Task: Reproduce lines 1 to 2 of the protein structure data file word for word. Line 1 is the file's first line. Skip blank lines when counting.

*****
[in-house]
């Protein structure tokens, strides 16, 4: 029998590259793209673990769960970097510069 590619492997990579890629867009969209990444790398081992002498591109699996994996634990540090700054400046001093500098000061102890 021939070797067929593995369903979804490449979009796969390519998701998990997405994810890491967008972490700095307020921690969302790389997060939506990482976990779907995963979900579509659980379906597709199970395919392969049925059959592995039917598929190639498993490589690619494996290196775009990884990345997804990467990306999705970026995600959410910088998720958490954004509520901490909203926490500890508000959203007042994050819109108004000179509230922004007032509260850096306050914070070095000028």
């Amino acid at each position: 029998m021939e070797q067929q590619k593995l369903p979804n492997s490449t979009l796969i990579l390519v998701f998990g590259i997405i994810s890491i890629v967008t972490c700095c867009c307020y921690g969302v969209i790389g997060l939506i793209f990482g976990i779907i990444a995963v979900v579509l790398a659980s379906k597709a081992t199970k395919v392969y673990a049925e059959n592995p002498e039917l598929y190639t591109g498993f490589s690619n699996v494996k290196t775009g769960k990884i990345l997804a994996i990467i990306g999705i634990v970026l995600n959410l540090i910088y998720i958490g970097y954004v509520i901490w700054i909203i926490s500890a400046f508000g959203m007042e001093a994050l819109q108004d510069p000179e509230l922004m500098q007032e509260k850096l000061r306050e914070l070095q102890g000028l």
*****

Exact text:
[in-house]
């Protein structure tokens, strides 16, 4: 029998590259793209673990769960970097510069 590619492997990579890629867009969209990444790398081992002498591109699996994996634990540090700054400046001093500098000061102890 021939070797067929593995369903979804490449979009796969390519998701998990997405994810890491967008972490700095307020921690969302790389997060939506990482976990779907995963979900579509659980379906597709199970395919392969049925059959592995039917598929190639498993490589690619494996290196775009990884990345997804990467990306999705970026995600959410910088998720958490954004509520901490909203926490500890508000959203007042994050819109108004000179509230922004007032509260850096306050914070070095000028």